One of the things that people often take for granted when playing a tabletop game is the fact that their game mechanics are almost always engineered for a series of specific goals, and this will greatly determine the ability of a Game Master to actually create a table environment that is conducive to the sort of play that is desired. The core reason for a lot of this is simply mechanical; like a video game, if the rules don’t match the desired outcomes, the game will fail. Continue reading “Table Reflection: Finding a System that Works”
Most tabletop games take place in a world where death is a daily or weekly risk; they are glimpses of adventure, action, and risk rather than merely consisting of experiences with safety and security of an organized and regimented society. As such, characters tend to die, and many of these characters will be important. Some are meant to die, and others are not, but there’s a few general rules for the death of player characters that will keep GM’s and players happy. Continue reading “Table Reflection: Handling Player Character Death”
I can still remember a good deal of my formative tabletop roleplaying experiences, and since I essentially self-discovered the hobby they were pretty bumpy, and it wasn’t until much later that I actually read the sort of things that help with getting started playing. Today marks the beginning of my So You Want to Play series, intended to help beginners break into tabletop roleplaying with a minimum of inconvenience for both you and the group you join, primarily focusing on starting out as a player. Continue reading “Table Reflection: So You Want to Play 1 (Etiquette and Basics)”
One of the biggest things I hear players in a game I’m managing say to me runs along the lines of “Well, how do you actually set up one of these things?”. The truth of the matter is that it’s really highly flexible-some games require or encourage lots of bookkeeping (Traveller makes me shudder, but even D&D likes statblocks and numbers), while others are more fluid (Vampire the Masquerade, for instance, or a D6/Shadowrun styled system). However, there are some universal things that can help. Continue reading “Table Reflection: Managing a Campaign”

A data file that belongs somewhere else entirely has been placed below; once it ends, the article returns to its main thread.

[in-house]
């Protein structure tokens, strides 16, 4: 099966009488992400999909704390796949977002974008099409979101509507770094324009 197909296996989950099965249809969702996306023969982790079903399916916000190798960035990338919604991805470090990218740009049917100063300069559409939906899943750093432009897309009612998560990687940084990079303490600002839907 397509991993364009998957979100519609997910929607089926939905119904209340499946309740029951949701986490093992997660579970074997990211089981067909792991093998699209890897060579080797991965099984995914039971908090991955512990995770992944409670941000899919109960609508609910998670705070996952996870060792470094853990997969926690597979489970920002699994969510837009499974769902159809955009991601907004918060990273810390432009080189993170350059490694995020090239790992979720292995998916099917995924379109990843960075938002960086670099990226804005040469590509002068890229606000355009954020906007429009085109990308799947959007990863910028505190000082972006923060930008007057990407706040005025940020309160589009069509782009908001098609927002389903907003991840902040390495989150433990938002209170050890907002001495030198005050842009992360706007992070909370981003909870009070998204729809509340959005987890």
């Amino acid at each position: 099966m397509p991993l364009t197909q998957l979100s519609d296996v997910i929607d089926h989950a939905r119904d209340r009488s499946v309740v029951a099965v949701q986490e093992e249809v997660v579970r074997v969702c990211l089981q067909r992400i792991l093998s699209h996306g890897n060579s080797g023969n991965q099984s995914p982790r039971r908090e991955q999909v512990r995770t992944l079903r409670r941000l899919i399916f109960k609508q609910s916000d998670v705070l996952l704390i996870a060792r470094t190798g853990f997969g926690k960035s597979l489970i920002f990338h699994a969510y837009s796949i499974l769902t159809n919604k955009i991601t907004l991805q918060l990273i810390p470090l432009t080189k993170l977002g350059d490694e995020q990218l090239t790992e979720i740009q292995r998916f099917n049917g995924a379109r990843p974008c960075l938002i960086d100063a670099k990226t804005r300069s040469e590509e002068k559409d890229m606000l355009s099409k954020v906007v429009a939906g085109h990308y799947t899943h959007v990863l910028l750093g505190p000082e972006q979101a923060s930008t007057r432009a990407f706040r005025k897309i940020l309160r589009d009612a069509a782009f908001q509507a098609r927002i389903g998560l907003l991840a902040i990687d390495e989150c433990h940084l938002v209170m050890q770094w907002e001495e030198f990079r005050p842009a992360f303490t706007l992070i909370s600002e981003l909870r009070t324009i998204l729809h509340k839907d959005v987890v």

I’m a featured reviewer at DriveThruRPG, and while I haven’t been reviewing a lot of games recently because of schoolwork, I’ve been getting ready to get back in the saddle, so today’s writing will be about what I’ve noticed when playing games, namely the difference between genre and style.
One of the things that I often run into as a GM is that there’s a lot of skill required to make a good game. My players tend to like my games, but the truth is that they tend to fall a little flat, and there are a number of reasons for this, and part of the reason is that I often get over-ambitious and put my energy into the wrong places. Put simply, the important thing for running a campaign is to pay attention to one’s weakest link.
As a GM, what you do can heavily impact your player’s enjoyment of the game, and often ruin their experience altogether from a single rookie mistake.
Today’s Table Reflection isn’t going to be so much advice about what to do as much as a list of things not to do-that I’ve done. And I’d like to say that these were all from my novice days, but the truth is that they aren’t always just novice mistakes. Continue reading “Table Reflection: My Bad!”
Get it, because tabletop games usually involve dice?
Sorry, I figured I’d break the ice with a pun.
Moving on into more serious matters, tabletop gaming is one of my major hobbies-it’s cheap, entertaining, and social. Even though a lot of people who do it are often falsely labeled as anti-social (after all, who gets together to celebrate oft-violent narratives?) and some are rather accurately labeled as anti-social, I know a lot of great guys through the hobby, some of whom I’ve met online and some of whom I’ve met in person. Continue reading “Table Reflection: Learning to Roll With It”